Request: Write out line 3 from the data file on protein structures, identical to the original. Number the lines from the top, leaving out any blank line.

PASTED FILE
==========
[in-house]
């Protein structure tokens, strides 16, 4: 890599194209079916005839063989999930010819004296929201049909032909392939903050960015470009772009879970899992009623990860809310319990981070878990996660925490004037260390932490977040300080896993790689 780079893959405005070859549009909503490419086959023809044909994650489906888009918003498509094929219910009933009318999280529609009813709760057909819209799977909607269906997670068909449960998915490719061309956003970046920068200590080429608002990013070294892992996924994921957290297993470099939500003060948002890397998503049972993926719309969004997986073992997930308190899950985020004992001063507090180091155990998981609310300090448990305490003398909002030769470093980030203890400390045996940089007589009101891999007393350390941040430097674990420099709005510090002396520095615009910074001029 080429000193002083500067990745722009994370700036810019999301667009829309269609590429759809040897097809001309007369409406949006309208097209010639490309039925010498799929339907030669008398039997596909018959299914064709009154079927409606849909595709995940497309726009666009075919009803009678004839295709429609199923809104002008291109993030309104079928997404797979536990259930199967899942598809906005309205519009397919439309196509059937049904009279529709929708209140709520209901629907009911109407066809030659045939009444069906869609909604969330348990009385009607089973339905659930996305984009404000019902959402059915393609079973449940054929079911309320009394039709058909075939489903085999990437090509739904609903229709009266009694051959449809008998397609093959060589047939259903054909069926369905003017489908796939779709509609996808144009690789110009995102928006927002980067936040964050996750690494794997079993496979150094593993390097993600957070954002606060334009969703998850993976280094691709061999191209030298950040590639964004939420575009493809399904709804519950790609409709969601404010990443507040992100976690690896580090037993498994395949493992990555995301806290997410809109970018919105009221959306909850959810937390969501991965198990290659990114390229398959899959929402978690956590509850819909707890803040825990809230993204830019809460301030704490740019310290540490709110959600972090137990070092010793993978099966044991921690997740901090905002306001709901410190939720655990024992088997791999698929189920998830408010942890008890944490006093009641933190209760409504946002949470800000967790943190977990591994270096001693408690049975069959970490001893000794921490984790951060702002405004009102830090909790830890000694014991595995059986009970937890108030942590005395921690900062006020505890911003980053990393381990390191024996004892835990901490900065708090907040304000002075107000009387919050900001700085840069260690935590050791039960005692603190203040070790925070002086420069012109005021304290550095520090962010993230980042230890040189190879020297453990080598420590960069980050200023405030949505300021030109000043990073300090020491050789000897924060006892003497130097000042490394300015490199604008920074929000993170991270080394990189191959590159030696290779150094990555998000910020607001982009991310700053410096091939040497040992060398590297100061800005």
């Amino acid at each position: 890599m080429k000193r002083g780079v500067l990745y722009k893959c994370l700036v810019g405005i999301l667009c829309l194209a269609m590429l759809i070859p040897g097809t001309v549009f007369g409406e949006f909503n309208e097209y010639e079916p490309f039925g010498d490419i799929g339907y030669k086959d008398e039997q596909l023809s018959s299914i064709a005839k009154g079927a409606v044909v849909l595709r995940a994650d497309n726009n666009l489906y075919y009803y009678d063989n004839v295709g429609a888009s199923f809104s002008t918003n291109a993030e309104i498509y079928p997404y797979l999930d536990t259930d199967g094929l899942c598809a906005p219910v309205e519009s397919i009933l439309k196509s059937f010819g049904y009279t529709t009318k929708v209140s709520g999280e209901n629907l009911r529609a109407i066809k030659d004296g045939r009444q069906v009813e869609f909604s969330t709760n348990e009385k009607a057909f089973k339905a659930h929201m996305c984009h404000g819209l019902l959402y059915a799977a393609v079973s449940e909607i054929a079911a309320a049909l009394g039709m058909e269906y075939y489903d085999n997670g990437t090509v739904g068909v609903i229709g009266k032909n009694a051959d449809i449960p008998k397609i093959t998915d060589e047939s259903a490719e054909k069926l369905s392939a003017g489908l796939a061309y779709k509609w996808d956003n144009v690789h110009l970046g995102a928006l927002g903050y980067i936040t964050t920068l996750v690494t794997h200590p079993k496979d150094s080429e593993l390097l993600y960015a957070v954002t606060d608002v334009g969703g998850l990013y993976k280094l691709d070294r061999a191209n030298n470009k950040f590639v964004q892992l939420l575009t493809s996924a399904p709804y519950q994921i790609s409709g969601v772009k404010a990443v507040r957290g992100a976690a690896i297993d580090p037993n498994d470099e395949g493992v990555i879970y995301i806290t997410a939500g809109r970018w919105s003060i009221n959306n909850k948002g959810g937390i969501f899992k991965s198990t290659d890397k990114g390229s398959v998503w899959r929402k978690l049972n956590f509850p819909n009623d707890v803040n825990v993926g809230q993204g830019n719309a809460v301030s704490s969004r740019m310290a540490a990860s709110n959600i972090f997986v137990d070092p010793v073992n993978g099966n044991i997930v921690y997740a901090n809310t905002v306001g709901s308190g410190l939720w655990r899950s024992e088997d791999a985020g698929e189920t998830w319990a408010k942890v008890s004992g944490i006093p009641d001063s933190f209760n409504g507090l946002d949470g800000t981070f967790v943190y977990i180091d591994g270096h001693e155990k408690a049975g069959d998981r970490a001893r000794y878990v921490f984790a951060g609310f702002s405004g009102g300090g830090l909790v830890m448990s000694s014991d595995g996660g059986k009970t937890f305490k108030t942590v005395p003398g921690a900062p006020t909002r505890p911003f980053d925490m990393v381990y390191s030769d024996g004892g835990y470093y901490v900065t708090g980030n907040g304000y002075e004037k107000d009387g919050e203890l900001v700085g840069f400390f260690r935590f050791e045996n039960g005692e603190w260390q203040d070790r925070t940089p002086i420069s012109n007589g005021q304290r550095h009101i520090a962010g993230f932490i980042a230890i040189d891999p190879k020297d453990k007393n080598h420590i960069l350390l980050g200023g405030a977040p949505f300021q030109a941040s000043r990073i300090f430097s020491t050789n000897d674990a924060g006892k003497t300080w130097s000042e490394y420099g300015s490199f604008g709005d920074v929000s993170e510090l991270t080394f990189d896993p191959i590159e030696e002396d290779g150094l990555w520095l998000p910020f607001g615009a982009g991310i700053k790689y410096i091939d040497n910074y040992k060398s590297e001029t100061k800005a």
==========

């Amino acid at each position: 890599m080429k000193r002083g780079v500067l990745y722009k893959c994370l700036v810019g405005i999301l667009c829309l194209a269609m590429l759809i070859p040897g097809t001309v549009f007369g409406e949006f909503n309208e097209y010639e079916p490309f039925g010498d490419i799929g339907y030669k086959d008398e039997q596909l023809s018959s299914i064709a005839k009154g079927a409606v044909v849909l595709r995940a994650d497309n726009n666009l489906y075919y009803y009678d063989n004839v295709g429609a888009s199923f809104s002008t918003n291109a993030e309104i498509y079928p997404y797979l999930d536990t259930d199967g094929l899942c598809a906005p219910v309205e519009s397919i009933l439309k196509s059937f010819g049904y009279t529709t009318k929708v209140s709520g999280e209901n629907l009911r529609a109407i066809k030659d004296g045939r009444q069906v009813e869609f909604s969330t709760n348990e009385k009607a057909f089973k339905a659930h929201m996305c984009h404000g819209l019902l959402y059915a799977a393609v079973s449940e909607i054929a079911a309320a049909l009394g039709m058909e269906y075939y489903d085999n997670g990437t090509v739904g068909v609903i229709g009266k032909n009694a051959d449809i449960p008998k397609i093959t998915d060589e047939s259903a490719e054909k069926l369905s392939a003017g489908l796939a061309y779709k509609w996808d956003n144009v690789h110009l970046g995102a928006l927002g903050y980067i936040t964050t920068l996750v690494t794997h200590p079993k496979d150094s080429e593993l390097l993600y960015a957070v954002t606060d608002v334009g969703g998850l990013y993976k280094l691709d070294r061999a191209n030298n470009k950040f590639v964004q892992l939420l575009t493809s996924a399904p709804y519950q994921i790609s409709g969601v772009k404010a990443v507040r957290g992100a976690a690896i297993d580090p037993n498994d470099e395949g493992v990555i879970y995301i806290t997410a939500g809109r970018w919105s003060i009221n959306n909850k948002g959810g937390i969501f899992k991965s198990t290659d890397k990114g390229s398959v998503w899959r929402k978690l049972n956590f509850p819909n009623d707890v803040n825990v993926g809230q993204g830019n719309a809460v301030s704490s969004r740019m310290a540490a990860s709110n959600i972090f997986v137990d070092p010793v073992n993978g099966n044991i997930v921690y997740a901090n809310t905002v306001g709901s308190g410190l939720w655990r899950s024992e088997d791999a985020g698929e189920t998830w319990a408010k942890v008890s004992g944490i006093p009641d001063s933190f209760n409504g507090l946002d949470g800000t981070f967790v943190y977990i180091d591994g270096h001693e155990k408690a049975g069959d998981r970490a001893r000794y878990v921490f984790a951060g609310f702002s405004g009102g300090g830090l909790v830890m448990s000694s014991d595995g996660g059986k009970t937890f305490k108030t942590v005395p003398g921690a900062p006020t909002r505890p911003f980053d925490m990393v381990y390191s030769d024996g004892g835990y470093y901490v900065t708090g980030n907040g304000y002075e004037k107000d009387g919050e203890l900001v700085g840069f400390f260690r935590f050791e045996n039960g005692e603190w260390q203040d070790r925070t940089p002086i420069s012109n007589g005021q304290r550095h009101i520090a962010g993230f932490i980042a230890i040189d891999p190879k020297d453990k007393n080598h420590i960069l350390l980050g200023g405030a977040p949505f300021q030109a941040s000043r990073i300090f430097s020491t050789n000897d674990a924060g006892k003497t300080w130097s000042e490394y420099g300015s490199f604008g709005d920074v929000s993170e510090l991270t080394f990189d896993p191959i590159e030696e002396d290779g150094l990555w520095l998000p910020f607001g615009a982009g991310i700053k790689y410096i091939d040497n910074y040992k060398s590297e001029t100061k800005a």